Notwithstanding the scare headlines, however, Meloni has largely hued to a traditional conservative domestic policy. But it is her foreign policy that has truly surprised.

The Italian populist right has stood firmly with Vladimir Putin for some time now. Berlusconi’s own love affair with the Russian dictator has been well documented (he recently said, “If I were prime minister, I would never go talk to Zelensky,”) and ditto for Salvini. Because of that, there were concerns about where Meloni might take Italy after the strongly Atlanticist Draghi government. Those worries were significantly overblown, or, as the New York Times put it, “Italy’s Hard-Right Leader Vexes Europe by Playing Nice, Mostly.”

A December call with Ukrainian President Volodymyr Zelensky was followed by a February visit to Ukraine (stopping in Bucha and Irpin as well as Kyiv). During that visit, Meloni said “Italy does not intend to waver and will not do so.” She also ramped up Italian military aid to Kyiv, and pledged that Rome “will give every possible assistance so that the conditions for negotiations can be created, but until then, it will give every kind of military, financial, and civil support.” More interesting is the fact that she is so unwavering given the Italian public’s soft support for the Ukrainian cause. Backing for arming Kyiv is below 50 percent, with more people opposing than supporting it.

Part of Italy’s problem with the Ukraine question stems from deep and long-standing ties with Russia, and before it, the Soviet Union. Italy is home to the largest Communist party in Europe, and Italian public opinion is hardly stalwart on NATO. Sympathies for Moscow span the political spectrum, with left- and right-wing populists (much like in the United States) being the most likely to see things from Putin’s point of view.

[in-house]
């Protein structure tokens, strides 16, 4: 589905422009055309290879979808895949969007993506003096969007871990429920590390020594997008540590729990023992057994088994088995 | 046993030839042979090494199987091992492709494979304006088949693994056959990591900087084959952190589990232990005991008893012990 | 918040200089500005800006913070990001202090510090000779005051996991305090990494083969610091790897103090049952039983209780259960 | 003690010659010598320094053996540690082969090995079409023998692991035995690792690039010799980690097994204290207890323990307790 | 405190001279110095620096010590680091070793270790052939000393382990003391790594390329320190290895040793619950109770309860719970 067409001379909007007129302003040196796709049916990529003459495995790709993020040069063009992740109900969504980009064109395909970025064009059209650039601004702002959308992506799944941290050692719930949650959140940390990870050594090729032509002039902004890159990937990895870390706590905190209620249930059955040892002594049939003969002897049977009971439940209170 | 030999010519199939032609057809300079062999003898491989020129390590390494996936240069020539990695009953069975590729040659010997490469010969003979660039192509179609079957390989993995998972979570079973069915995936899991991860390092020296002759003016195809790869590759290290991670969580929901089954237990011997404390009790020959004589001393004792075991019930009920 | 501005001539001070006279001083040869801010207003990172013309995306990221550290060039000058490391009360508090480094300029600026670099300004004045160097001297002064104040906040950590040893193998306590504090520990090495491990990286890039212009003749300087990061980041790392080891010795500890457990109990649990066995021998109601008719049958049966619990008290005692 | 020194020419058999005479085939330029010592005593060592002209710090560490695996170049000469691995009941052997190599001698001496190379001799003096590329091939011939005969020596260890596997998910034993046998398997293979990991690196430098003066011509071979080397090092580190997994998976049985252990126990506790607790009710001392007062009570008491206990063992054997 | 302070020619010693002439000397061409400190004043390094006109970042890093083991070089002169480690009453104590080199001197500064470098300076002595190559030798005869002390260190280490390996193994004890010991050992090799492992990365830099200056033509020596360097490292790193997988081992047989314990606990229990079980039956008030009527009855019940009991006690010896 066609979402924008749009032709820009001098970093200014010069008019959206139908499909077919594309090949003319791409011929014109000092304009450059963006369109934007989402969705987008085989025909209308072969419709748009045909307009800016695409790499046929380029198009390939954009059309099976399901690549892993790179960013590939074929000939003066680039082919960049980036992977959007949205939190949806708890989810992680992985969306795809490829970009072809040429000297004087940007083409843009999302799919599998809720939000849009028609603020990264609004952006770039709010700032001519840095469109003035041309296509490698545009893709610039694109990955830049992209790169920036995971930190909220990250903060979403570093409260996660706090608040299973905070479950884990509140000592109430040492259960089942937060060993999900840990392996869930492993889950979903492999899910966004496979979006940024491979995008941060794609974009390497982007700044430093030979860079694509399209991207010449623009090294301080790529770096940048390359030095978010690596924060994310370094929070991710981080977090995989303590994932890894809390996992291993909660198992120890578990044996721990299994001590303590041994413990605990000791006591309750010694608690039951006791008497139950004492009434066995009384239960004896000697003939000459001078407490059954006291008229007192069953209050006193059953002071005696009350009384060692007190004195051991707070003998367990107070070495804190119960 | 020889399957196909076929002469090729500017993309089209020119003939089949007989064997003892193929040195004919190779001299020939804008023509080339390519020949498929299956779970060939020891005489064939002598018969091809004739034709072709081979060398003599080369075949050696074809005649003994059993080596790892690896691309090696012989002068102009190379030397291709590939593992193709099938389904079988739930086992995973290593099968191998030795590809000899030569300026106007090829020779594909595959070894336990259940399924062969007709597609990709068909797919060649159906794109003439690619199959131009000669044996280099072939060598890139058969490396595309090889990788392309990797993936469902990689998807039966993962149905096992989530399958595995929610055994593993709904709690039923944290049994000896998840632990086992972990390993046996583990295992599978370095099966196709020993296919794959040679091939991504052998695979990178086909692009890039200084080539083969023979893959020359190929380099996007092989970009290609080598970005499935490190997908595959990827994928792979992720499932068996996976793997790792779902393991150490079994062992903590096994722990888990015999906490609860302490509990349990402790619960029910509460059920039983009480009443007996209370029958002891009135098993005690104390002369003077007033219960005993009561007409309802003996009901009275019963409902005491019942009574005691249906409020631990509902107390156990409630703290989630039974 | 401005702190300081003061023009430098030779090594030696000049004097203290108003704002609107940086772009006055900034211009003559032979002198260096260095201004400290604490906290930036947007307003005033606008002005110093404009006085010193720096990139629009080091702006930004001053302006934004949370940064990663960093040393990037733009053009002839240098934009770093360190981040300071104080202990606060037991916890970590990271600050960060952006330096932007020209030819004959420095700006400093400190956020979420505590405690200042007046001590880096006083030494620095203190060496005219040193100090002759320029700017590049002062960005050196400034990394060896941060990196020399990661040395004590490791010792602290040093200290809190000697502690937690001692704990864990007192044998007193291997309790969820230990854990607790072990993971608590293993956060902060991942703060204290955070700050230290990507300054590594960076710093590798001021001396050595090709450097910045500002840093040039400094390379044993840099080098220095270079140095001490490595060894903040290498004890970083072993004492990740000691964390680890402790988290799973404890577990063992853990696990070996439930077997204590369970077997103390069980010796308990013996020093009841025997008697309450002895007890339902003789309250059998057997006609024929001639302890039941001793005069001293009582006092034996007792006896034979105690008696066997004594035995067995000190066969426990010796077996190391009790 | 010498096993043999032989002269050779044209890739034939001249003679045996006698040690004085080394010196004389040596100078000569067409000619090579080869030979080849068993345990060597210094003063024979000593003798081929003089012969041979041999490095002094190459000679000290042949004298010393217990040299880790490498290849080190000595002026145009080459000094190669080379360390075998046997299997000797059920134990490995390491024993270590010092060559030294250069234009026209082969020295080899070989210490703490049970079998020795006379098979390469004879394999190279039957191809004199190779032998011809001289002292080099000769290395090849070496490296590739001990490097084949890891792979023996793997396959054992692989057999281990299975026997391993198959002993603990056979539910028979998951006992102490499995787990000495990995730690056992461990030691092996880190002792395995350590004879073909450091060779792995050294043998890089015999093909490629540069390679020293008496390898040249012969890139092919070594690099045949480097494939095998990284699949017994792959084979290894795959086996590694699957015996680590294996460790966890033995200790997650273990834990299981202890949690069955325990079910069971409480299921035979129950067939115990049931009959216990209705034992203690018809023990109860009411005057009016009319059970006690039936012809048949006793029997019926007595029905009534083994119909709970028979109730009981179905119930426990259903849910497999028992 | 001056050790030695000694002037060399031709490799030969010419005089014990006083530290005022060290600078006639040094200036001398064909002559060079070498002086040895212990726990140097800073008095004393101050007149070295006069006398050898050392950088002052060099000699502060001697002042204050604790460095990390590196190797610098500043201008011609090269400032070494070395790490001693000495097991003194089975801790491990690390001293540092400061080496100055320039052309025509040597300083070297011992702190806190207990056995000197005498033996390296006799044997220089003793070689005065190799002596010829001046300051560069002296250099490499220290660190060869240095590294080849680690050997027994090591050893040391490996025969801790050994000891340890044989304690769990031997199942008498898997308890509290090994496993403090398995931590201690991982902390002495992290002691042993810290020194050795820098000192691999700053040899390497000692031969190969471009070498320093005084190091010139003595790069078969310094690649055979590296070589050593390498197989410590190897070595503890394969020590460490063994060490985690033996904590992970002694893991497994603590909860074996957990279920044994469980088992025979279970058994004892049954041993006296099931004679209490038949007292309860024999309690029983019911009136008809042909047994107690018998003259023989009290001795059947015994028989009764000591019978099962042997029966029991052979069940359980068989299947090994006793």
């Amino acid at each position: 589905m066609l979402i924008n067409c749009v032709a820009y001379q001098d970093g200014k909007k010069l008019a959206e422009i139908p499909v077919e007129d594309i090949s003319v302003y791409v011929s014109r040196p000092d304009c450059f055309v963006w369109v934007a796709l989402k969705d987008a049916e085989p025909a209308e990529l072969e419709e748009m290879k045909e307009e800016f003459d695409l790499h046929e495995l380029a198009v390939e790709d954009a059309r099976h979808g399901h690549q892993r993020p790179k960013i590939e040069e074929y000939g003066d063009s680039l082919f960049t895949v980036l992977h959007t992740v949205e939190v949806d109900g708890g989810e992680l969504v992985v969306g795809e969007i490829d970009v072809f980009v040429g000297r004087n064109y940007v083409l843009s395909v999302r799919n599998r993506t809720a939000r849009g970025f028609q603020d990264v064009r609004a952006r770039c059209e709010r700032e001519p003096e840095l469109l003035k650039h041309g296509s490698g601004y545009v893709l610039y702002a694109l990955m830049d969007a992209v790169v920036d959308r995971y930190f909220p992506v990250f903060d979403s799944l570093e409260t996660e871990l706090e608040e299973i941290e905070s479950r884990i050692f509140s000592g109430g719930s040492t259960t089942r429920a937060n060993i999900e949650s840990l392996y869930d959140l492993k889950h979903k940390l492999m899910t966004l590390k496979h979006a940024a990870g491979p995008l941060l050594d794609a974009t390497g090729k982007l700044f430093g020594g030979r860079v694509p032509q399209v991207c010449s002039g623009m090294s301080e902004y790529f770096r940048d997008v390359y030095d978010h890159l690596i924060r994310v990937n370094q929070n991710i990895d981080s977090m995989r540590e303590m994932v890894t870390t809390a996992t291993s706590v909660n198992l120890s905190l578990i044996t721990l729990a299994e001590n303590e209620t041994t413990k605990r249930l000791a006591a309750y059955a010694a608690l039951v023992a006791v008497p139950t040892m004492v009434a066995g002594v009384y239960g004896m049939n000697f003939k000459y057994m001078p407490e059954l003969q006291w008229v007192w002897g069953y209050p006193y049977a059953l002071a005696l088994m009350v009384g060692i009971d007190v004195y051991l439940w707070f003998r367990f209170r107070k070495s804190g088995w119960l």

As much as Moscow’s brand of communism may have appealed, views on Communist China are less warm. Though Italy is the only G7 country to have signed a Belt and Road agreement with Beijing, on relations with China, Meloni has also been determined to hew her own path. Even before the September elections, she met with the Taiwanese representative in Rome, calling her “Ambassador,” though Italy does not recognize Taiwan. Since then, she has deepened ties with Taipei, exciting a sharp response from Beijing. She is also wavering on whether to renew Italy’s Belt and Road Memorandum of Understanding with China, due to expire next year. Asked her view, she said, ““I hope the time will serve Beijing to soften its tone and do something concrete toward respect for democracy, human rights and international legality.” Not likely.

Cumulatively, there is little to suggest that Meloni is the second coming of Benito Mussolini. Rather, she is one of the first genuine internationalist conservatives to come to power in the heart of Europe in many a year, more Margaret Thatcher than Viktor Orbán, more Ronald Reagan than Donald Trump. At least, thus far.

Danielle Pletka is a senior fellow at the American Enterprise Institute.